This blog post wraps up our in-depth look at the change strategy that the Institute is using to help frame the work of personalizing learning for all students. In previous posts we discussed changes to learning and teaching, and relationships and roles, both of which serve as the foundation for the final area of change: structures and policies.

Structures and Policies

When significant changes are made to learning and teaching, the roles of both students and teachers will change, as will the relationships between them. Organizations will undoubtedly begin to feel pressure as these new ways of learning “bump up” against existing structures such as schedule, calendar, student groupings or grading practices.  Stakeholders involved in personalized learning will clamor for the flexibility necessary to truly transform public education into a student-centered environment. This is when conversations about changing existing structures should begin to take place.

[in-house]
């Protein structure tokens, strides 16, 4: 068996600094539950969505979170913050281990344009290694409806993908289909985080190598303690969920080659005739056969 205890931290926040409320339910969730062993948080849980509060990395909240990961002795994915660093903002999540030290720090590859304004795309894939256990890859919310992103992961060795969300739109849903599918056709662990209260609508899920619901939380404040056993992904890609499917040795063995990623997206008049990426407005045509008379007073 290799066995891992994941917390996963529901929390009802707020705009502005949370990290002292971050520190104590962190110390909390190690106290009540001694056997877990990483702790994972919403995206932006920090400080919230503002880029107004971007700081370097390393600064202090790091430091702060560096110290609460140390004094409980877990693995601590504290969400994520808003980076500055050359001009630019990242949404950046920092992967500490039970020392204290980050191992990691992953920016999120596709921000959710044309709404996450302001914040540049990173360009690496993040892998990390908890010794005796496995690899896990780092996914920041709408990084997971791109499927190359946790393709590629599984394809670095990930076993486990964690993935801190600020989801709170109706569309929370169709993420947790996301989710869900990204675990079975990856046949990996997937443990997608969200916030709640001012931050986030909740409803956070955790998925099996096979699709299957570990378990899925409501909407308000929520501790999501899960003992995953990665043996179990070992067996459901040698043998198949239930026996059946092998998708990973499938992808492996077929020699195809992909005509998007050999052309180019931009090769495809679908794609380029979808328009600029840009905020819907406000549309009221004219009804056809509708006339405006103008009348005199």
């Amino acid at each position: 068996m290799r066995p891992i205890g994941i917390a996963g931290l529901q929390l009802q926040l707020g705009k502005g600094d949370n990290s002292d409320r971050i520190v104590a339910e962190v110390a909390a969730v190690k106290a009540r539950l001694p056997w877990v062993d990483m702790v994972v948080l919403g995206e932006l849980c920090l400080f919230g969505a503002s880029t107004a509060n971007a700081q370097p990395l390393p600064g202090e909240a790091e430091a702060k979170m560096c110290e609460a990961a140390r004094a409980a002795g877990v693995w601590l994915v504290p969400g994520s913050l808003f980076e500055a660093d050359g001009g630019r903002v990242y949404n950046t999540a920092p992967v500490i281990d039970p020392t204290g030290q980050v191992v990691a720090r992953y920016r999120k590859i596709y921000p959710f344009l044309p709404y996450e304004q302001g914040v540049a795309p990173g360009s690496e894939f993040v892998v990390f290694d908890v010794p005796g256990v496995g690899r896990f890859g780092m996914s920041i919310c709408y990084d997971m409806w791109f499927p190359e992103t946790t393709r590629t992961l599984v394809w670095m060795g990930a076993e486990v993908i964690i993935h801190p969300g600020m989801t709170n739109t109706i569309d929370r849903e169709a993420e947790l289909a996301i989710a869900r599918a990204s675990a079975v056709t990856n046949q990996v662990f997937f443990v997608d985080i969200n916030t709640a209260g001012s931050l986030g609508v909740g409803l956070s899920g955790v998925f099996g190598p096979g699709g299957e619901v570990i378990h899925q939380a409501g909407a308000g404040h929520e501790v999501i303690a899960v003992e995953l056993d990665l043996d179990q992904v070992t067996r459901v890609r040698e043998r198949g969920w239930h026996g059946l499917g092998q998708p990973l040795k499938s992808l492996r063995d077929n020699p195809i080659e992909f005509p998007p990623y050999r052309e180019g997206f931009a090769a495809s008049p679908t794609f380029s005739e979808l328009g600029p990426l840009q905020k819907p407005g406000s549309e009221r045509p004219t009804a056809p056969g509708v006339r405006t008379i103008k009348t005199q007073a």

These conversations may be difficult because changes to the status quo can be uncomfortable for those involved. However, because the models and modules of innovation were fully explored and tested in the first two phases of change, a solid foundation will have been laid. Those involved will understand that structural changes are necessary in order to make the vision of getting learning right for all students a reality.

Generally it is after structural issues have been addressed that policies are changed, since the strength and purpose of policy is to stabilize a system and practices. In this last phase we will see an innovative system, fully transformed.